Roger Berry (Kingswood) (Lab): Does my hon. Friend accept that the current system of assessment for entitlement to incapacity benefit has not been fit for purpose for many years and that therefore the new
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personal capability assessment, as set out in the Welfare Reform Bill, should be subject to effective, long-term and independent monitoring?

Mr. Murphy: My hon. Friend speaks with great experience and authority on such matters and he is right to say that the present incapacity benefit assessment process has not served the needs of our customers or society effectively enough. In particular, it has indefensibly ignored the needs of those with learning disabilities. Work is now being done to ensure that we find a better role for those with learning disabilities in the labour market. It is essential that we have a better process to monitor the operation of the personal capability assessment and I look forward to discussing the details of that with my hon. Friend as the Bill continues its passage through the House.

Departmental Expenditure

5. Mr. Dan Rogerson (North Cornwall) (LD): What assessment his Department has made of the likely effect of planned changes in departmental expenditure on service delivery. [113151]

The Secretary of State for Work and Pensions (Mr. John Hutton): The Department’s planned expenditure to March 2008 was settled in the spending review 2004. Departmental performance was reported in the autumn performance report that was published on 14 December 2006, copies of which are available in the Library. Over the comprehensive spending review period in 2007, we will extend the service we provide through the introduction of the new employment and support allowance and improvements in child support and pensions.

Mr. Rogerson: I am grateful to the Secretary of State for that answer. My constituency is in an objective 1 area and efficiency plans from the Department and agencies that will lead to the loss of high quality jobs will deliver a bitter blow to the local economy. What will the Secretary of State do to ensure that any future plans will not have a negative impact on customer service or remove much-needed local employment in low-income areas, such as mine?

Mr. Hutton: We want to provide the best possible service we can to the hon. Gentleman’s constituents and those of every hon. Member, and we work hard to try to do that. There are five Jobcentre Plus offices in his constituency, four of which are full time. One has become part time and, whenever such changes are necessary to improve the overall quality of the service we provide and achieve the best value for money for the taxpayer, we will always try to ensure that suitable and proper arrangements are in place—for example, for those of his constituents on JSA who may need to travel further to sign on.

Keith Vaz (Leicester, East) (Lab): My right hon. Friend the Secretary of State correctly announced the abolition of the Child Support Agency and its replacement by a new body that will be legally established in 2008 and operational in 2010. Will he give the House an assurance that that body will be properly resourced through his departmental expenditure, so that the problems that beset the CSA will not affect the new commission?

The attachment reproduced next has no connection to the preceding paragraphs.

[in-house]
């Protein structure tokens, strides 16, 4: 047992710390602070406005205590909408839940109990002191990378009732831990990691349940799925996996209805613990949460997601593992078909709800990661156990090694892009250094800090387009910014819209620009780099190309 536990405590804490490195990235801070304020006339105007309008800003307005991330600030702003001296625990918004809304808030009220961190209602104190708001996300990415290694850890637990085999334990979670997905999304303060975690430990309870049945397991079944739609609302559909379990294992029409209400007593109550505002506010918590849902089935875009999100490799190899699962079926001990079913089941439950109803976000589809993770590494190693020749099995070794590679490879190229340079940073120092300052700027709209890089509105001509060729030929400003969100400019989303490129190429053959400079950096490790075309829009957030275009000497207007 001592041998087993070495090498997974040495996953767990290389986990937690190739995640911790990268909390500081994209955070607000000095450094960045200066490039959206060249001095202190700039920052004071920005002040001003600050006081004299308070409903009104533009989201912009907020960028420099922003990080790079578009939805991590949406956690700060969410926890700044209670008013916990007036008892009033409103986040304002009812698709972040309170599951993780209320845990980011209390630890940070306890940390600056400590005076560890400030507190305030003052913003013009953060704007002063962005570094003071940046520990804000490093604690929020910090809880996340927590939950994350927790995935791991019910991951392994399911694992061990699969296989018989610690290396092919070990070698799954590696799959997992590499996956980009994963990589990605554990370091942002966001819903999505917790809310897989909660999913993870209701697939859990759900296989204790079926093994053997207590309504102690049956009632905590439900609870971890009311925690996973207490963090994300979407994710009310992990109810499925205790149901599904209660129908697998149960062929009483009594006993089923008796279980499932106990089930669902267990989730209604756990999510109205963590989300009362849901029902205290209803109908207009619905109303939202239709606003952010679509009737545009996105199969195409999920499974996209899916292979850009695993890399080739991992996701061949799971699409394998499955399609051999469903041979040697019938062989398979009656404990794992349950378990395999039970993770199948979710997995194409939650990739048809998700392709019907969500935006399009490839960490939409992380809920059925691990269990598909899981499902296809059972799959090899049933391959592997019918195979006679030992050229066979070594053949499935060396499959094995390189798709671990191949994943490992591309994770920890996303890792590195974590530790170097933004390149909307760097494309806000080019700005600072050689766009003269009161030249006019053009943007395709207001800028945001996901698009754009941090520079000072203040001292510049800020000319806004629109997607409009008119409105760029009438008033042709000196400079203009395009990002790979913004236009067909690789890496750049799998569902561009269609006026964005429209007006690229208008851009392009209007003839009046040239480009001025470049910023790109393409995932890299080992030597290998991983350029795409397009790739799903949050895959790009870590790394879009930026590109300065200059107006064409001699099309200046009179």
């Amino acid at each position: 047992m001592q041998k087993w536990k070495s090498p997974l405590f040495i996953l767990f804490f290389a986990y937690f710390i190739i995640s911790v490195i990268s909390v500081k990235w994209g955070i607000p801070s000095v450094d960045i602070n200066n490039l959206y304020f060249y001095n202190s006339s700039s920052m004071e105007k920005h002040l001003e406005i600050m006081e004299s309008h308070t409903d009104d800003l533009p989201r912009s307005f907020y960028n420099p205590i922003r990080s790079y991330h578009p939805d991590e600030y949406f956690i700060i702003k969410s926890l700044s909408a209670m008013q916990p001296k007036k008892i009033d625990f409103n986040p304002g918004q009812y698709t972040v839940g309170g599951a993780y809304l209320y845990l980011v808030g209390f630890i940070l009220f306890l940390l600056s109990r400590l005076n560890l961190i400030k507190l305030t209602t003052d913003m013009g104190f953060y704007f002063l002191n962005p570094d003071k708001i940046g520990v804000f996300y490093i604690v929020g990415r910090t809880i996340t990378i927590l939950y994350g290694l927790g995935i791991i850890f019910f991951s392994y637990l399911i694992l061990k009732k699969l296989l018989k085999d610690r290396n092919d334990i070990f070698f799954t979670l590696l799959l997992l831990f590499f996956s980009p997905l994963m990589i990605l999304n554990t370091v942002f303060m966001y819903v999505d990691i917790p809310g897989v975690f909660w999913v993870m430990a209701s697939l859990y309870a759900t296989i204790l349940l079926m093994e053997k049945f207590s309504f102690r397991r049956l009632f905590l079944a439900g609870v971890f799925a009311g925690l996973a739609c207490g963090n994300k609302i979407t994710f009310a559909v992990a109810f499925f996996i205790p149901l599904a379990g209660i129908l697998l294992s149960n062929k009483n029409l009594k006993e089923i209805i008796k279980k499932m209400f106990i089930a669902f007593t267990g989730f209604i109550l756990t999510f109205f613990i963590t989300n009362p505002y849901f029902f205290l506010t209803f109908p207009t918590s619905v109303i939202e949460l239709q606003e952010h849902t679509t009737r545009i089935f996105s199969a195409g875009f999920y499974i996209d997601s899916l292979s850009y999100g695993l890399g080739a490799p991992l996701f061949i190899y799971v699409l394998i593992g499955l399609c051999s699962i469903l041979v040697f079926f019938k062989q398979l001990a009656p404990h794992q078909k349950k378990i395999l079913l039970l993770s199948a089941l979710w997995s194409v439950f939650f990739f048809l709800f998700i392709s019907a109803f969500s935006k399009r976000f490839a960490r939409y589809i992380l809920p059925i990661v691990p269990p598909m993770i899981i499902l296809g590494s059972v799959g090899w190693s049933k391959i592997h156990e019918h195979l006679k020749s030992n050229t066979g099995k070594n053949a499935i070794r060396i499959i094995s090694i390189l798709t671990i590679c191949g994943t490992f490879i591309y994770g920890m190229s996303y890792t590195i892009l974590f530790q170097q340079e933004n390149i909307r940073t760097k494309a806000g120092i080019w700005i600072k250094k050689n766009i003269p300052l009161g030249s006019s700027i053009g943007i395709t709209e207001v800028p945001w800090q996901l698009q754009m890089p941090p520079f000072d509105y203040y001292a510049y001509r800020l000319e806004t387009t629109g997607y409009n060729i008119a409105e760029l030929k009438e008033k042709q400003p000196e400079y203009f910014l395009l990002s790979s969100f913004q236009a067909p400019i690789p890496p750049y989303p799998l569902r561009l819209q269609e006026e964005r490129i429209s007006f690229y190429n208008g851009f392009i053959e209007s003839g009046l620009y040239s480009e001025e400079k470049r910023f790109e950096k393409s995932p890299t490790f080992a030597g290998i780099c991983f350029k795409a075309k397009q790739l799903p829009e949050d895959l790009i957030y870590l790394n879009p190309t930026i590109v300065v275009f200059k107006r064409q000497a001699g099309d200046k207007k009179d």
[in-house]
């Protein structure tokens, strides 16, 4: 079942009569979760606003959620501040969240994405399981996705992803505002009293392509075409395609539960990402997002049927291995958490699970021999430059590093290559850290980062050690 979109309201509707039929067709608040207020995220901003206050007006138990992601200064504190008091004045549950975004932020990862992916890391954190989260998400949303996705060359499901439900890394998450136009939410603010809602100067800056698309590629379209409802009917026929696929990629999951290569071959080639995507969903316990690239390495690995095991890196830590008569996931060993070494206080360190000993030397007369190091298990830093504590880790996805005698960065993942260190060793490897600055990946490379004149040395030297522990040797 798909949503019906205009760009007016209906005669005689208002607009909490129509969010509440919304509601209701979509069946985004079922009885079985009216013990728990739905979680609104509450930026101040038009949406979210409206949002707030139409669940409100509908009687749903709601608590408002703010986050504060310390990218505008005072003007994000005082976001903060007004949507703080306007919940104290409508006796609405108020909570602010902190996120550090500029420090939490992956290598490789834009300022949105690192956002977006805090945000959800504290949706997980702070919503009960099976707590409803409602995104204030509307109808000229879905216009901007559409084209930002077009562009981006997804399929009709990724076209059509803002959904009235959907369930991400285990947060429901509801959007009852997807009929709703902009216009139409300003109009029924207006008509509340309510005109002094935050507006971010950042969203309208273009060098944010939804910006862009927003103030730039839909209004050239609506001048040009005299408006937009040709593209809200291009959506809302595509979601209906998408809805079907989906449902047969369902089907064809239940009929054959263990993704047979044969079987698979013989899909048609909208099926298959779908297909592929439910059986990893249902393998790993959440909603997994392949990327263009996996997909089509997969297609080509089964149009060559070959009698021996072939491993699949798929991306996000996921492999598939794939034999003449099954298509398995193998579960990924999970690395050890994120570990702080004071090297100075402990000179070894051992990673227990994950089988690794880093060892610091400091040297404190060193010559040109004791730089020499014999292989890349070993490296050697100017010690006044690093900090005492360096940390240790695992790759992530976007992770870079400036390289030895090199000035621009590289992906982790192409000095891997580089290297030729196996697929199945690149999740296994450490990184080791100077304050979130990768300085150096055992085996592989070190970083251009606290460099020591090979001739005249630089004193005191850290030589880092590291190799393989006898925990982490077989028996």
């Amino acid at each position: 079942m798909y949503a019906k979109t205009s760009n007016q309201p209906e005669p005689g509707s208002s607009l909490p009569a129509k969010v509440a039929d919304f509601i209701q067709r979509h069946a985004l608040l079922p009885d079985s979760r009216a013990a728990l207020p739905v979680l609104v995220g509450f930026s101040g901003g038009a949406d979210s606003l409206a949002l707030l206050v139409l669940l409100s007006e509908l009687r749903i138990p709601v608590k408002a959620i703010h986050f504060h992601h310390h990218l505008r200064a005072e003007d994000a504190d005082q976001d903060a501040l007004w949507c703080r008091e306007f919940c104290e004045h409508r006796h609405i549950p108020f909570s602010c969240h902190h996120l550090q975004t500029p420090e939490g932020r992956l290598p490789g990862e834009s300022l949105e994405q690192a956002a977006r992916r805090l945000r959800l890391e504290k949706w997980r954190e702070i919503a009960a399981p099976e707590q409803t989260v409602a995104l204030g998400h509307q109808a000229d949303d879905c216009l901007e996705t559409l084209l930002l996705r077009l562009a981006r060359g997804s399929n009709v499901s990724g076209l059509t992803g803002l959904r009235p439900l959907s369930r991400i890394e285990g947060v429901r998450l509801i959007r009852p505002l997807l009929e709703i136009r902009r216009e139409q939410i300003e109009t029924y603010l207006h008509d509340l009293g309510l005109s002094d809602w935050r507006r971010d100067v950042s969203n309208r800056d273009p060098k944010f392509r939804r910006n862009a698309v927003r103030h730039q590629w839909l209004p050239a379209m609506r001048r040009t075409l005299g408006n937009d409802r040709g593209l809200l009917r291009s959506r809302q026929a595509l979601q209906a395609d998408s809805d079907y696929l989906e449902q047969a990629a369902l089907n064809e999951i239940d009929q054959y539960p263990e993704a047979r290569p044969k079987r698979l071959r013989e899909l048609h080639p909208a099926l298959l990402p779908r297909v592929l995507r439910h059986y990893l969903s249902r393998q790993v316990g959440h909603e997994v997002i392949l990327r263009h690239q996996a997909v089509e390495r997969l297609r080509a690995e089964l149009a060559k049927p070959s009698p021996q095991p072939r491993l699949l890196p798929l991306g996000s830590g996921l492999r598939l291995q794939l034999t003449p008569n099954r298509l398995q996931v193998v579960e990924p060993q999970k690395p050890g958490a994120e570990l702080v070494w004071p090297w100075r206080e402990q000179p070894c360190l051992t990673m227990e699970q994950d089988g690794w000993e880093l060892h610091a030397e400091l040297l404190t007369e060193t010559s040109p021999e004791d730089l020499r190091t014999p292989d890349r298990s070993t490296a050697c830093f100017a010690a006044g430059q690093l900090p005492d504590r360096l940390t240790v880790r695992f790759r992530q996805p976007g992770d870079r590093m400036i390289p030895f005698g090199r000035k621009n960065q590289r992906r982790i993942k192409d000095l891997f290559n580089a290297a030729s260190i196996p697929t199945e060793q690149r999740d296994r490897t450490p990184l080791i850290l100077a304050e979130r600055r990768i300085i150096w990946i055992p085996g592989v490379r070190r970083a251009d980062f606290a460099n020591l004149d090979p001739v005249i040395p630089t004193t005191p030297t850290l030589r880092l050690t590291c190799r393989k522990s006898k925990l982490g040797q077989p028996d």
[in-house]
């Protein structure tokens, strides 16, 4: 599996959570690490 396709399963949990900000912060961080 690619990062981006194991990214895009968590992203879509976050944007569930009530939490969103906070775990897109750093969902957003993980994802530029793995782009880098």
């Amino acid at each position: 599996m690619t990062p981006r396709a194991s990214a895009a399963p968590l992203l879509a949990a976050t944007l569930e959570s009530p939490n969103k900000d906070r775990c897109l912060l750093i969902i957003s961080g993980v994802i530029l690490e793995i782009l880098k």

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Mr. Hutton: Yes, I can certainly give my right hon. Friend that assurance. The combined effect of the reforms will, I hope, be a drastically reduced inflow of new cases to the new child maintenance and enforcement commission. That in turn, I hope, will lead to a reduced need for investment from taxpayers’ resources in that new commission, but the resources needed to provide a proper high-quality service for all our constituents will be available.

Mr. Tim Boswell (Daventry) (Con): As the Gershon review was about greater efficiency in the delivery of maintained departmental services and as we know that its implication is a net loss of about 30,000 jobs in the Department, will the Secretary of State tell the House what action he proposes, through training or other initiatives, first, to maintain staff morale and, secondly, to ensure that departmental services are not subject to further degradation?

Mr. Hutton: It is possible both to reduce the total number of people employed in a Department and at the same time improve the quality of the public service that we provide. The two things are not necessarily contradictory, provided of course that they are done sensibly and properly. We are doing that. So far, I think that we have had to make only one person compulsorily redundant in the nearly 21,000 jobs that have been lost since the 2004 spending review, and we very much want to continue in that vein. In relation to the future, I agree strongly with what the hon. Gentleman said; it is important to maintain the morale of the Department’s staff, who do an excellent job in all parts of the country, and we work hard with the trade unions and others to make sure that that continues to be the case. I reassure the hon. Gentleman that maintaining the quality of the service we provide is our No. 1 priority. As well as reducing staff, we are transferring more staff to the front office so that they can deal with and interact with our constituents more directly. That is the right and proper thing to do.